Preparation.—"Geranium, in No. 30 powder, one thousand grammes (1000 Gm.) [2 lbs. av., 3 ozs., 120 grs.]; glycerin, one hundred cubic centimeters (100 Cc.) [3 fl℥, 183♏]; diluted alcohol, a sufficient quantity to make one thousand cubic centimeters (1000 Cc.) [33 fl℥, 391♏]. Mix the glycerin with nine hundred cubic centimeters (900 Cc.) [30 fl℥, 208♏] of diluted alcohol, and, having moistened the powder with three hundred and fifty cubic centimeters (350 Cc.) [11 fl℥, 401♏] of the mixture, pack it firmly in a cylindrical percolator; then add enough of the menstruum to saturate the powder and leave a stratum above it. When the liquid begins to drop from the percolator, close the lower orifice, and, having closely covered the percolator, macerate for 48 hours. Then allow the percolation to proceed, gradually adding, first, the remainder of the menstruum, and afterwards diluted alcohol, until the geranium is exhausted. Reserve the first seven hundred cubic centimeters (700 Cc.) [23 fl℥, 321♏] of the percolate, and evaporate the remainder to a soft extract; dissolve this in the reserved portion, and add enough diluted alcohol to make the fluid extract measure one thousand cubic centimeters (1000 Cc.) [33 fl℥, 391♏]"—(U. S. P.).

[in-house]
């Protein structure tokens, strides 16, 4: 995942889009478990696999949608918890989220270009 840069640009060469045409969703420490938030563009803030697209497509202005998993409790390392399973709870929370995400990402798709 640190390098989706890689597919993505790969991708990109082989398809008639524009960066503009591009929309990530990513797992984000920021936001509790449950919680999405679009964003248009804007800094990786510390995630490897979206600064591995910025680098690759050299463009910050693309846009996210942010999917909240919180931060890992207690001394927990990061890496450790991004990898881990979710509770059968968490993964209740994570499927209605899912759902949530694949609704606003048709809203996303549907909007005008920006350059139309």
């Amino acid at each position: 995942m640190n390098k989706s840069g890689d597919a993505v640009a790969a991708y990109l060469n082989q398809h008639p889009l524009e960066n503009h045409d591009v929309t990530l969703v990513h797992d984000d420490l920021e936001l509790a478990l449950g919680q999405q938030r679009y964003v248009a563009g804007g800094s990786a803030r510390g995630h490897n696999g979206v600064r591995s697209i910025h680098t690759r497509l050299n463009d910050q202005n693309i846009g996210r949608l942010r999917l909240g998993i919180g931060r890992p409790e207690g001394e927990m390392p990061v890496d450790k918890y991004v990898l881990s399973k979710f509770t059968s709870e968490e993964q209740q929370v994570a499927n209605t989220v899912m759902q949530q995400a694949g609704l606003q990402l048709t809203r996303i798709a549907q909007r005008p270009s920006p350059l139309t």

Description, Medical Uses, and Dosage.—(See Geranium). This is a deep reddish-brown fluid, with a powerfully astringent taste and but very little odor. It is subject to gelatinization in common with other preparations containing the so-called "red tannates," and it is not uncommon to find the extract change to a brown magma or mush. Dose, 1/2 to 2 fluid drachms.
King's American Dispensatory, 1898, was written by Harvey Wickes Felter, M.D., and John Uri Lloyd, Phr. M., Ph. D.